Callum Roberts. The Ocean of Life: The Fate of Man and The Sea. Viking Penguin (USA), 2013. 350 pages plus appendices, notes, and index.
Callum Roberts is one of the world’s great fisheries biologists. More than that, he’s a terrific writer, capable of translating the scientist’s abstruse formulas into compelling, even heartbreaking prose.
And his message of what humans must now do – emphasizing now – to address the formidable challenges to the very survival of life as we know it is one that should be heeded by anyone having a stake in the outcome. Which is, of course, to say every last fish-eater, carbon-emitter, and plastics-user among us.
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The Great Barrier Reef: Can It Survive?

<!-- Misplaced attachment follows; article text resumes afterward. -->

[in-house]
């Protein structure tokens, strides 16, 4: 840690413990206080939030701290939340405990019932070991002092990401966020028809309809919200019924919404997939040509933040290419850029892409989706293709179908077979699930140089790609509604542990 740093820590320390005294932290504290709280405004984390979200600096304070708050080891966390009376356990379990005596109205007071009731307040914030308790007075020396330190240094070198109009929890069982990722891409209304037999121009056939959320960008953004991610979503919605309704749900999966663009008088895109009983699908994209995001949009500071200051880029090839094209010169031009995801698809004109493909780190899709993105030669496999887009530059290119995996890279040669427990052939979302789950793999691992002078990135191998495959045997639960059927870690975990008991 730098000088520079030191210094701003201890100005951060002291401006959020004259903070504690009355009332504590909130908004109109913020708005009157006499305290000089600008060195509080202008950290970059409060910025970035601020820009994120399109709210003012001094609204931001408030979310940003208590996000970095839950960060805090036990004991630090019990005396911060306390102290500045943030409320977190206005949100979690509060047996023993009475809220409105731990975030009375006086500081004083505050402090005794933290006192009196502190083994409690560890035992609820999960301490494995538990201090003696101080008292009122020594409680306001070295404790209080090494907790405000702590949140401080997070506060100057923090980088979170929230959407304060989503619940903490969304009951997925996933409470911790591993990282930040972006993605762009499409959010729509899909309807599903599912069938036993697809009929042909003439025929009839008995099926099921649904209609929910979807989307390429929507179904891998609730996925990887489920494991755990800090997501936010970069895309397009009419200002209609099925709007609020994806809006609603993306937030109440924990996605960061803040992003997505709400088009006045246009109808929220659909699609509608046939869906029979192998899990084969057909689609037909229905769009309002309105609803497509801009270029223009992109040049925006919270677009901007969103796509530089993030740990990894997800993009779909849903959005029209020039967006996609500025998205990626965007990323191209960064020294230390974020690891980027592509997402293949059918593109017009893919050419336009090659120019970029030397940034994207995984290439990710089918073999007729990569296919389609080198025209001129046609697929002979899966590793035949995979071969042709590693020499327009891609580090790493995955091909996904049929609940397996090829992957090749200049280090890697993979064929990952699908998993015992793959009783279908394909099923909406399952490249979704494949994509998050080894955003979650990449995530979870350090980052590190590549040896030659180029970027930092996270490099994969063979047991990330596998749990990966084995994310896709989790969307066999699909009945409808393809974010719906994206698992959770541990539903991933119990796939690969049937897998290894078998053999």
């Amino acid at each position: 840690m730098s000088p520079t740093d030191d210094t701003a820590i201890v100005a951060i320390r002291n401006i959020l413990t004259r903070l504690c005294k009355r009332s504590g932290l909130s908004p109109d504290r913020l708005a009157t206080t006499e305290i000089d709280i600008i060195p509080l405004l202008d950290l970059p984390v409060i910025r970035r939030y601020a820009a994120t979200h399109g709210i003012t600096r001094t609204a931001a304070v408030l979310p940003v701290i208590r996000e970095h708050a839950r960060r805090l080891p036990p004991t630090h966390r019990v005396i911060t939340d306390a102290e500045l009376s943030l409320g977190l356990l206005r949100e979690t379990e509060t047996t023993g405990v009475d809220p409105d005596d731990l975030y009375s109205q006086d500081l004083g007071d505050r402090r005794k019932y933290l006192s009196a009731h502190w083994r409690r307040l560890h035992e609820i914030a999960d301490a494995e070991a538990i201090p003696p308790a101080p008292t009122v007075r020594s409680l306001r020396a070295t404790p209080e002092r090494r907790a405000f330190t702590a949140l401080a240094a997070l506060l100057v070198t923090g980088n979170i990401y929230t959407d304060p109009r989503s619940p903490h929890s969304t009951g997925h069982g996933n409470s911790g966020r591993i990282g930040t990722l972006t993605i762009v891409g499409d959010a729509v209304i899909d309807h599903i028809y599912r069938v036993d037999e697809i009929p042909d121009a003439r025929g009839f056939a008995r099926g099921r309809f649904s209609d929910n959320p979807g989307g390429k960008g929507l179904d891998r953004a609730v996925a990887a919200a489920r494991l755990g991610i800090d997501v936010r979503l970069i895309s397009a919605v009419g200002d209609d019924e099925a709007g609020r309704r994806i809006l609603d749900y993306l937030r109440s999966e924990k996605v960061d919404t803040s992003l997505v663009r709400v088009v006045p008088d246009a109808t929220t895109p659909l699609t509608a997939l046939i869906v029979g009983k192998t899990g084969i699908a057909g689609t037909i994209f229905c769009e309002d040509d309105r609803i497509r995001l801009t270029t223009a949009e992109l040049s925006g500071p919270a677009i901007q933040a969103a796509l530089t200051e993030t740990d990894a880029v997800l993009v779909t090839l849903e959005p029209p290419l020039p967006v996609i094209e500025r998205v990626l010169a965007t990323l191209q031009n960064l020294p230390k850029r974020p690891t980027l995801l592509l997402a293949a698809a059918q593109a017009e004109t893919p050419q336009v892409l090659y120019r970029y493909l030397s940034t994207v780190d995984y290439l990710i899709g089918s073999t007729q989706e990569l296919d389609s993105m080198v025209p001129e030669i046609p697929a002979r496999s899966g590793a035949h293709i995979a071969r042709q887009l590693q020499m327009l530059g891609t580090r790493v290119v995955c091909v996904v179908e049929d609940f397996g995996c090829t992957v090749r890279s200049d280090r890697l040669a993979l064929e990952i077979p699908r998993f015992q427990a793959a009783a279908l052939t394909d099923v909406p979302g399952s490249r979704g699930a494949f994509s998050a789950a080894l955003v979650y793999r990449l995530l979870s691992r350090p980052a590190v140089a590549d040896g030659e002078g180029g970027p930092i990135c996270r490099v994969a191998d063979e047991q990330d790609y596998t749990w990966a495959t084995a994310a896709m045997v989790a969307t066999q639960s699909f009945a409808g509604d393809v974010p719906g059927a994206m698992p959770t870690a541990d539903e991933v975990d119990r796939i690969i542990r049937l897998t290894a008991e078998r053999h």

Iain McCalman. The Reef: A Passionate History. Viking Penguin, 2013 (Australia). 341 pages plus notes, bibliography, acknowledgements, index.
If you haven’t been to Australia’s Great Barrier Reef, now might be a good time to start planning your visit. Unless something is done to stop loading the oceans with carbon dioxide, the reef will dissolve, like “a giant antacid tablet.”
Charlie Veron, a scientist who has devoted his life to studying the GBR and other reef systems across the globe, made the warning in his 2008 book A Reef in Time: The Great Barrier Reef from Beginning to End. Iain McCalman, a historian at the University of Sydney, relies heavily on Veron’s science in his more recent work, which tells the distressing history of the reef from the near-disastrous voyage of Captain Cook through its shoals in 1770 up to the present.
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